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The Romance of Astrea and Celadon

Koch Lorber, 2007, Unrated

By Phil Morehart · March 11th, 2009 · Couch Potato

At 88 years old, French auteur Eric Rohmer is still at the top of his game detailing the intricacies of young romantic relationships with his latest, The Romance of Astrea and Celadon. Reportedly the last feature film by the octogenarian French New Wave alum, this adaptation of Honore d’Urfe’s 17th-century novel tracks the tumultuous, forbidden affair between a shepherd and shepherdess from feuding families in the pastoral countryside of fifth-century Gaul. Shunned by his love Astrea for a perceived infidelity, the earnest, heart-broken romantic Celadon attempts suicide only to end up in the care of three beautiful near-nude nymphs who nurse him back to health but keep him prisoner.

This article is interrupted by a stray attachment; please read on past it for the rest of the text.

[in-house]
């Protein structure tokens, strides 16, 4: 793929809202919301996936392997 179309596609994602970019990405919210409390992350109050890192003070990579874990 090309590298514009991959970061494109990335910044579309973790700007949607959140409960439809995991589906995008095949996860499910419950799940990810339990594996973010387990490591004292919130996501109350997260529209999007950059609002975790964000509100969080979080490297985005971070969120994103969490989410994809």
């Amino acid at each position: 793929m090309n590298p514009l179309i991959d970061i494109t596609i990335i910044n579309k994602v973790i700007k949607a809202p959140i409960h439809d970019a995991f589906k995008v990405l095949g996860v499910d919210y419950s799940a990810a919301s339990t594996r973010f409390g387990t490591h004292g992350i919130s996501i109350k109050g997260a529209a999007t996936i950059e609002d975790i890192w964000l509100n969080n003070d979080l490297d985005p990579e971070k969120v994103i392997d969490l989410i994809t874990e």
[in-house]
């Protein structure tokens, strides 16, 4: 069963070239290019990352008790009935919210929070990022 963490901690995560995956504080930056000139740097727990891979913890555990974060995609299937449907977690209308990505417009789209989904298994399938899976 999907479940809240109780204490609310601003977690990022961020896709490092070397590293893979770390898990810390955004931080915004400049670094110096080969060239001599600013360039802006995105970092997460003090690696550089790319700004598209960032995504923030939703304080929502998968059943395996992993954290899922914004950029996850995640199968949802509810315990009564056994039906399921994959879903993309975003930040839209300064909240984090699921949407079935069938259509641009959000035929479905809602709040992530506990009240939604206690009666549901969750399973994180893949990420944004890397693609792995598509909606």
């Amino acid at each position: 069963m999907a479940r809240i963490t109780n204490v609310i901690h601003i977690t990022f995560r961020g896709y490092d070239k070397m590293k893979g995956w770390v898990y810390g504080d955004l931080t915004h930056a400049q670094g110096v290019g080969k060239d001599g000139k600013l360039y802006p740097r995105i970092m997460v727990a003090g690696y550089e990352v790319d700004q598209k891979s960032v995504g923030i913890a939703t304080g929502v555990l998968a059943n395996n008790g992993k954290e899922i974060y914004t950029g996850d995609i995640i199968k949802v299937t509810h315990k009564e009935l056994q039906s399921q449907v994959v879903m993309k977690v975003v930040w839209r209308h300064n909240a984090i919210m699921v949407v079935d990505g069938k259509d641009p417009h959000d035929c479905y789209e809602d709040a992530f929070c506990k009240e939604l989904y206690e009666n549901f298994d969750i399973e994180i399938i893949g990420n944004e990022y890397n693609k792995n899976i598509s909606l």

With his heart elsewhere, Celadon plots Shakespearean deceptions and gender-bending to return to his love. A story such as this would reek of stale formal stateliness in lesser hands, but the experienced Rohmer twists the formula by setting the fifth-century action in the simple, costumed elegance of the 17th, while allowing a decidedly modern, conversational tone for the dialogue. The combination produces a dreamy, time-out-of-time effect — a marvel given the economic subtly of longtime collaborator Diane Baratier’s cinematography. As the lovelorn leads, Andy Gillet and Stephanie Crayencour are naturals with physical beauty expected of such bucolic environs. But they are not pretty faces alone. Their charms extend into the performances, bringing needed sincerity and weight to the breezy melodramatic entanglements. Grade: A



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